On Facebook, Legs McNeil recently posted a link to Ed Pilkington's 2013 Guardian article "US Military Struggling to Stop Suicide Epidemic Among War Veterans".
In 2012, for the first time in at least a generation, the number of active-duty soldiers who killed themselves, 177, exceeded the 176 who were killed while in the war zone. To put that another way, more of America's serving soldiers died at their own hands than in pursuit of the enemy.
Someone ignorant enough to confuse a "deferment" with a deployment then posted:
They join because they can't find a decent job, the government puts them out on deferment after deferment in a pointless, no win situation, then they come home, still no decent jobs.
One of the problems that veterans actually have is inherent in statements like this: civilians look down on military service.
Whether you think you do or don't, most people have a fundamental misunderstanding of how the military works, and what the day to day job of a service member entails. People who have never served, or don't have family who have served, don't actually value their service, the sacrifices that they have made in the name of doing their part.
Veterans are discriminated against in many instances because of this. The unemployment rate for veterans far exceeds the national average, despite the fact that these are people with years of work experience and leadership experience.
It has nothing to do with finding a decent job. The overwhelming majority of military servicemen and women join because it is their goal to serve the country, they have a military legacy to uphold, or they desire to help their country by giving themselves in service. The military is a good job though. It's more difficult to get into the military than into most colleges, you're held to a high physical standard for entry, subjected to a rigorous physical and mental health exam, and must take an aptitude exam, as well as having have a high school education just to be considered. Though the pay is terrible, the benefits of military service are unrivaled in the United States: free healthcare, life insurance, room and board, free or subsidized education; all holidays off, and 30 days of paid vacation per year.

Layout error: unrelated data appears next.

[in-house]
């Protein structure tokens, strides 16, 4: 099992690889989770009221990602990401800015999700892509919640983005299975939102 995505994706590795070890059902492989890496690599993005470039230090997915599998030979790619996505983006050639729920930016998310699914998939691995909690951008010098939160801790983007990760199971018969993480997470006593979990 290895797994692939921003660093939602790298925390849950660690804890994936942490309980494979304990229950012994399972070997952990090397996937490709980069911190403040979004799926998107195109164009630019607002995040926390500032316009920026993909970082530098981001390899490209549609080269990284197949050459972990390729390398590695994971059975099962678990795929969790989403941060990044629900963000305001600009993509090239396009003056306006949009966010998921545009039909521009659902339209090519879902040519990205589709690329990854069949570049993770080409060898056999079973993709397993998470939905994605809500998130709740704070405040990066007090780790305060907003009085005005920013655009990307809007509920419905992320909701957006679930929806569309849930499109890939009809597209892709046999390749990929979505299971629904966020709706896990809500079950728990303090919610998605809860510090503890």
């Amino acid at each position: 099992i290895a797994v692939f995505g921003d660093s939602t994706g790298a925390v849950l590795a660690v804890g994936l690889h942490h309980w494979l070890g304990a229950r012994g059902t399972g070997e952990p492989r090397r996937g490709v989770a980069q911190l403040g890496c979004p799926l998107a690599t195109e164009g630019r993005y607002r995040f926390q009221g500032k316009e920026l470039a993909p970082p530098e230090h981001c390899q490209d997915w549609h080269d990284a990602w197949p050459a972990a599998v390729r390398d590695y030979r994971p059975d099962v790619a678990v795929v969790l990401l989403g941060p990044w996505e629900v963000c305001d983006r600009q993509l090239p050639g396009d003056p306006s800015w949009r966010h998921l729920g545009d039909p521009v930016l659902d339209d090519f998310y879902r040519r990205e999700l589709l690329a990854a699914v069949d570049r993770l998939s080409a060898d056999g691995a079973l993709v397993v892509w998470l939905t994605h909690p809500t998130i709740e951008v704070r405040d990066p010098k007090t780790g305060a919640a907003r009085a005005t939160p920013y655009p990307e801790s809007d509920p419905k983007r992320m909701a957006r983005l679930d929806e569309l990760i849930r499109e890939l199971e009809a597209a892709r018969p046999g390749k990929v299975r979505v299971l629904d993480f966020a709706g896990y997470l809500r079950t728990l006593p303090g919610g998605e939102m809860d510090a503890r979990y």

Then there are the veterans' benefits like VA loans, the G.I. Bill for further education, and a ton of the "real world experience" that employers always claim to look for in candidates for employment.
The suicide rate is high because of the lack of purpose that servicemen ultimately end up with after service.
The big lie is that when you complete your term of service with the military that you'll be ahead of the game in terms of education and employability, and that the community will hold a little more esteem for you than for your peers. This used to be true in the years that we had conscripted service, but not in recent years.
In the military, a 22 year old normally has risen to a supervisory position, and he or she is literally in charge of activities that are life and death for both his own soldiers and the lives of civilians in their area of operation in a theater of war. There, they were in charge of millions of dollars worth of equipment and held accountable for it, and they're expected to maintain an extreme level of professionalism. They far exceed the responsibility level of their average civilian peers, but when they're released from service to re-assimilate into civilian lives, they're treated as if they had to take a job that was for idiots with no direction, by civilians who are twice their age and never had half of the responsibility that they have had.
In the Vietnam war, a soldier served one year, and then was sent home. Someone else was drafted to take his place, but he still had the same challenges that these young people face today. Multiple deployments are a function of the volunteer military that we have after dismissing conscripted service in 1974. The difference is that men and women today volunteered for service, and serve multiple deployments willingly and willfully, but can't be taken seriously when they get out.
Mental health is a part of the reason for suicides, but their depression and anxiety are dismissed too often until it's too late for them. It's more a lack of a compassionate support network, a stigmatism on mental health and an unfair struggle with being treated as if you're below average by society back home, when you're used to being held to a higher standard.